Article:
Online identity differs from “in person” identity in the sense that people can show you what they want you to see online. Social media users have the option to post the best versions of themselves, which isn’t always possible in everyday life. I mean typically, no one posts photos of when they have a booger hanging out of their nose or when they’re having a bad hair day. You don’t see people bragging on social media about how they wet the bed last night or that they secretly love Justin Bieber. It’s all about showcasing the best photos, the best statuses, and the best interests.
People online even have the option to select who sees those posts and who doesn’t, creating different identities for different audiences. For example, I know so many people who have more than one Facebook, creating a more cleaned up or professional looking Facebook for work or strictly for family. Those profiles tend to leave out the swearing and drunk pictures from the night before. That’s saved for their Facebook meant for friends.
Identity online is created for an audience, and that audience varies from place to place, just like with my differing Facebook example from the paragraph above. That is why there is so much variation in the way one chooses to represent themselves online.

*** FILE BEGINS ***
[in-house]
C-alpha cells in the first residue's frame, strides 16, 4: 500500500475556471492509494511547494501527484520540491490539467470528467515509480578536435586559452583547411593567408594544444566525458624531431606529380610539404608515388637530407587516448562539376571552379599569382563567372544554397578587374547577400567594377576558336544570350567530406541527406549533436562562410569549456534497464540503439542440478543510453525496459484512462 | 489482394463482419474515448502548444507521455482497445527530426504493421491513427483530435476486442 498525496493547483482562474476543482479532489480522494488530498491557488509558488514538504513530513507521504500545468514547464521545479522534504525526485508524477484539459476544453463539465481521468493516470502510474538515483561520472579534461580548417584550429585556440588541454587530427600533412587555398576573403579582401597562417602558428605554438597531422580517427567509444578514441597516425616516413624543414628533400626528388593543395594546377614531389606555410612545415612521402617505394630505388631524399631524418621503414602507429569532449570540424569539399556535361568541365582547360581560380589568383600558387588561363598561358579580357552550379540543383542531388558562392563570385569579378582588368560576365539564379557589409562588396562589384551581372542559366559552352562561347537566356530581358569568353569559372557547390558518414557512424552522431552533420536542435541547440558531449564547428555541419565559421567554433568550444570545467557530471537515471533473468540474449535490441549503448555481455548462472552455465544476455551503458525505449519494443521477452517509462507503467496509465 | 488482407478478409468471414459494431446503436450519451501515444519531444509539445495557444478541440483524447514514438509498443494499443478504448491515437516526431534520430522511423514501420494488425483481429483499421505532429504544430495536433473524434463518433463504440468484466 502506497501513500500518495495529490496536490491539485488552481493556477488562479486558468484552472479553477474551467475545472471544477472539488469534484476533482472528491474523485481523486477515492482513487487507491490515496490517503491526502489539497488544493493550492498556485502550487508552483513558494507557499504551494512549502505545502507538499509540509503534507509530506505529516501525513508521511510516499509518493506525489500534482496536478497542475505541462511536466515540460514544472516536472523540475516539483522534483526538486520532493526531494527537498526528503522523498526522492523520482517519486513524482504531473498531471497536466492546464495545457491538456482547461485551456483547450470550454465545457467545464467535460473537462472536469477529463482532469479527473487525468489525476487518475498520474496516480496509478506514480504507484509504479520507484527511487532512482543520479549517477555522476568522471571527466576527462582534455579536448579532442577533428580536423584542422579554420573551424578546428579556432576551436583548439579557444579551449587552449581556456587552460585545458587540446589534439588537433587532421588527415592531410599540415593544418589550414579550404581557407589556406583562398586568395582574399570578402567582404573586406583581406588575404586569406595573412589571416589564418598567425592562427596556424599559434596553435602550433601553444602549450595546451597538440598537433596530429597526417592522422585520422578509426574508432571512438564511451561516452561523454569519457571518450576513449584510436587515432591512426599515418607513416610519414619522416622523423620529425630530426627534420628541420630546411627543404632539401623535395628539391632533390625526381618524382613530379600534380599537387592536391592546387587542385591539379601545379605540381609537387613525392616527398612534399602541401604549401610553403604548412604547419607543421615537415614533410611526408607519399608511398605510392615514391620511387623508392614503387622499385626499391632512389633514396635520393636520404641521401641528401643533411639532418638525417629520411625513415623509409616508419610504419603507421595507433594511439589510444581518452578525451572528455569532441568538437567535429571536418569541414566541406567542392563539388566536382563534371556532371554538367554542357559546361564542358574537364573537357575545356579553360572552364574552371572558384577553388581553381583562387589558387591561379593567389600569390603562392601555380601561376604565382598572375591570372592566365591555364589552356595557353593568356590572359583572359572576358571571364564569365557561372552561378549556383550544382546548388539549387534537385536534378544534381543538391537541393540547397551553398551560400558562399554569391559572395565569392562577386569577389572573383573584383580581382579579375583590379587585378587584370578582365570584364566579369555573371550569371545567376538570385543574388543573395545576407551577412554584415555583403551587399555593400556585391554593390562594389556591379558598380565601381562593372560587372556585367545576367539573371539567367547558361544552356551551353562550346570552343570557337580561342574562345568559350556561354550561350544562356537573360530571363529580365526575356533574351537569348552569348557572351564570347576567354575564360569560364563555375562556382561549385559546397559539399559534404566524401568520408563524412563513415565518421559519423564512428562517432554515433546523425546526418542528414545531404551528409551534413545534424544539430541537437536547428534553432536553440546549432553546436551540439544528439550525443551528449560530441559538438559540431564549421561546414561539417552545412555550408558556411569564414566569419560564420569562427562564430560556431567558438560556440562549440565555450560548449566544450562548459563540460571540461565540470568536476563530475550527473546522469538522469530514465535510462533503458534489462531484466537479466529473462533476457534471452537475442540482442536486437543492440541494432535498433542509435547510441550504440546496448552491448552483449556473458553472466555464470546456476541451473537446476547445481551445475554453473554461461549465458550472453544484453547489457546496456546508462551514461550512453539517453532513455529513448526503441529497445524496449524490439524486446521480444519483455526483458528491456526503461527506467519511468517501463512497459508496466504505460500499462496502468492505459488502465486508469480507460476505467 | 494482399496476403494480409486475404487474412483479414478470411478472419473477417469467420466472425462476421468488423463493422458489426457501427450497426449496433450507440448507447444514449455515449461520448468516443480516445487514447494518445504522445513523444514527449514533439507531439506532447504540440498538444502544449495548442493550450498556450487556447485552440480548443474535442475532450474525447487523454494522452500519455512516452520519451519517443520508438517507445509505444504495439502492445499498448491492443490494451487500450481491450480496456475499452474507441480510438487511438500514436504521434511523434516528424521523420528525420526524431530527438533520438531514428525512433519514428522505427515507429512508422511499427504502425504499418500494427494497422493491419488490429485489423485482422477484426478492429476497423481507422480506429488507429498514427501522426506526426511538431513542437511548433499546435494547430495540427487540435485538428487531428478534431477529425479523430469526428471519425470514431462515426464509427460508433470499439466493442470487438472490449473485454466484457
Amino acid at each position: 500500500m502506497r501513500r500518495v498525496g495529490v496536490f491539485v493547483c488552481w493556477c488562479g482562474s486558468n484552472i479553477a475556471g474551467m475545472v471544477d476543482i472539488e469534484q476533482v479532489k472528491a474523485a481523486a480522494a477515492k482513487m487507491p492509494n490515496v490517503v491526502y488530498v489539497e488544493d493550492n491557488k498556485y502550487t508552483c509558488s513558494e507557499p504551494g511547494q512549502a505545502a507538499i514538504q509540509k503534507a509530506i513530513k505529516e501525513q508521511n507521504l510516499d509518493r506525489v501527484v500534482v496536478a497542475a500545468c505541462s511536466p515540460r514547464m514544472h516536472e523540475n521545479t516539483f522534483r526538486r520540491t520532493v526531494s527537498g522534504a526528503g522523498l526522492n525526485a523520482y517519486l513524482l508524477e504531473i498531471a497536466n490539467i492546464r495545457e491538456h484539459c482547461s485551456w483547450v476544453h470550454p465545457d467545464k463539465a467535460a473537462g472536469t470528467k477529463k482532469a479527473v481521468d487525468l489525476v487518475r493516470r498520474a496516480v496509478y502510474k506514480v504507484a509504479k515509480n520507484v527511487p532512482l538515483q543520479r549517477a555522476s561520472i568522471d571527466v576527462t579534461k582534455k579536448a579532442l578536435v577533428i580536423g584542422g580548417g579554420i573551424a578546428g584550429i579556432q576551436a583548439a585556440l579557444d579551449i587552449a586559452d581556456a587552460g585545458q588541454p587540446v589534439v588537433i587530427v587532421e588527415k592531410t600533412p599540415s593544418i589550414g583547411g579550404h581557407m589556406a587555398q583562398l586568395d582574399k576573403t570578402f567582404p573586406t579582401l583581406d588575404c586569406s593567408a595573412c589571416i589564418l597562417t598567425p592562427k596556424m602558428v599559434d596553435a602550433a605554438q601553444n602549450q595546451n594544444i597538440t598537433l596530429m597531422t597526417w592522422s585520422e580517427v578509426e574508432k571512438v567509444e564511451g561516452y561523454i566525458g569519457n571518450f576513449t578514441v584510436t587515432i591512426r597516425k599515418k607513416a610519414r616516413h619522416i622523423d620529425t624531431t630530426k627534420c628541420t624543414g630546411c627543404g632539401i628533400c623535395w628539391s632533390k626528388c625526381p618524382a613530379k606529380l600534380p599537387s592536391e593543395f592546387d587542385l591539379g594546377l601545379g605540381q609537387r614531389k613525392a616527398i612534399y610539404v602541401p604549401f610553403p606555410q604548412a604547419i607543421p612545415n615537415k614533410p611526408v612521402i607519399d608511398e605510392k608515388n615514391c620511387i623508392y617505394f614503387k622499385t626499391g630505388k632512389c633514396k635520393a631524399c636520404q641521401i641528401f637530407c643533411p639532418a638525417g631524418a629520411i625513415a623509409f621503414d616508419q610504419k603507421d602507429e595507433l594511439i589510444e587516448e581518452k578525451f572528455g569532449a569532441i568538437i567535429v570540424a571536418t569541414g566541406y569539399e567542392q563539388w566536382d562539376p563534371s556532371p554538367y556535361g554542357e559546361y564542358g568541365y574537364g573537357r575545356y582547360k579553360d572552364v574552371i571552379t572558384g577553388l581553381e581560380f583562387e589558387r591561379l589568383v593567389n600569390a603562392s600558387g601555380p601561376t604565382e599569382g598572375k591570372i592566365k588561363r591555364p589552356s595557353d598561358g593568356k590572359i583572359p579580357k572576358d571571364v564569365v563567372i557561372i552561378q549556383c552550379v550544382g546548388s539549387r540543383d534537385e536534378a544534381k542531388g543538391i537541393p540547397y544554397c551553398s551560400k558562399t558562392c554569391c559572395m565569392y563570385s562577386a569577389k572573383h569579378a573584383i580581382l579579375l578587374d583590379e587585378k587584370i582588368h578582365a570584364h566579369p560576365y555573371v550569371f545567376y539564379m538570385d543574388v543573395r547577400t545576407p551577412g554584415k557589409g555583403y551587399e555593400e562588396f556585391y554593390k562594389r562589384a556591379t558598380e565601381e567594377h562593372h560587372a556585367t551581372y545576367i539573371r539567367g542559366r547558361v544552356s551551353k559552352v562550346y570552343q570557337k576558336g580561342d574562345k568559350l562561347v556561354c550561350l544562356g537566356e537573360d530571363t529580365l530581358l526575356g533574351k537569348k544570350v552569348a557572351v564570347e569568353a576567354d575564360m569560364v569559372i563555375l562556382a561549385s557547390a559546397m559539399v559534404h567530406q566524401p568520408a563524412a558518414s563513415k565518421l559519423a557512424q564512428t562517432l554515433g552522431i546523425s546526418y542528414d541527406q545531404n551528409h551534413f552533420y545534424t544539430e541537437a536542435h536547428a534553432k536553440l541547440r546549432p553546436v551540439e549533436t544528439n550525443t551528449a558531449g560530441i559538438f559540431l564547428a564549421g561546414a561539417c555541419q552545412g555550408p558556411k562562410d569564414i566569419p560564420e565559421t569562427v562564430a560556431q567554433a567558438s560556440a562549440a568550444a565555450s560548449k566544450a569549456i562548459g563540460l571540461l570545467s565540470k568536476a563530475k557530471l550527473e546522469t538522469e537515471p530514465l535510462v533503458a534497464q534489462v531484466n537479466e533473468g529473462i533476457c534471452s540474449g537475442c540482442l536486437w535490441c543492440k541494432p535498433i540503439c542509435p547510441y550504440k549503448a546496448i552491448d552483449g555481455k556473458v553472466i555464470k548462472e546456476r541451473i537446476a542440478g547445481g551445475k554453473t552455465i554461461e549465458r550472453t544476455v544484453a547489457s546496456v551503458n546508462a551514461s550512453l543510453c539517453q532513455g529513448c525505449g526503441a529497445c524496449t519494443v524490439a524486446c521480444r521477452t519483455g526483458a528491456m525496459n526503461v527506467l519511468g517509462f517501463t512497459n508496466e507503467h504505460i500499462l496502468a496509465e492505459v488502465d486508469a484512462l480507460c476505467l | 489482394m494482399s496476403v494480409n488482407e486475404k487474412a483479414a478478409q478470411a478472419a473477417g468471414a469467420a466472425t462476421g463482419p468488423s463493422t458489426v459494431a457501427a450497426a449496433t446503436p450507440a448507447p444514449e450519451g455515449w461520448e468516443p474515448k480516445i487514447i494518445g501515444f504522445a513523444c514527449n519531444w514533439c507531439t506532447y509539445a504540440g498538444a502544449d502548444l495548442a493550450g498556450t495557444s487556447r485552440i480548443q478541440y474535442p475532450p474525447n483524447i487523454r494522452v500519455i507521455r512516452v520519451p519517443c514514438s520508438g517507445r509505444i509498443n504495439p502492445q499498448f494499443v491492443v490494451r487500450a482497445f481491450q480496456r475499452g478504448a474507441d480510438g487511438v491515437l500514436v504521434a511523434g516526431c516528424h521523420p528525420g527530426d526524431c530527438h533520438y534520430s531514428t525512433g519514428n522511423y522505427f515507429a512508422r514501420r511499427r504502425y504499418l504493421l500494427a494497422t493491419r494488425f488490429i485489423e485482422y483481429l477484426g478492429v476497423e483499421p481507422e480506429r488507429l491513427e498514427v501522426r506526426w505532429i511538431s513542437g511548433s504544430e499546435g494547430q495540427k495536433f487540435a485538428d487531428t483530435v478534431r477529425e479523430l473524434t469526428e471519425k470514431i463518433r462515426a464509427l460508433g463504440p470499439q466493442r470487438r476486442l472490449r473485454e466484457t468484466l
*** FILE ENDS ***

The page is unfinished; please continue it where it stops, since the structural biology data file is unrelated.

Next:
Another aspect of varying identities online is about following the community norms. As in “real life,” the variations in the differing cultures of social media create variations in what behaviors are acceptable and what behaviors are unacceptable:
“The desire to be cool on MySpace is part of the more general desire to be validated by one’s peers. For example, it’s cool to have Friends on MySpace but if you have too many Friends, you are seen as a MySpace whore. These markers of cool are rooted in the social culture of MySpace.” (Why Youth (Heart) Social Network Sites: The Role of Networked Publics in Teenage Social Life by Boyd)
While MySpace isn’t used much anymore, the idea of norms and unwritten of rules of social media remain the same. For example, it’s okay to post to Twitter five times or more in under an hour, but to do so on Facebook is seen as excessive and annoying.
Some questions for discussion:
With this variation of identity from environment to environment, do you think anyone is ever fully themselves on social media sites? Do you think people are more themselves in person or online?
What kind of norms and unwritten rules of social media do you see?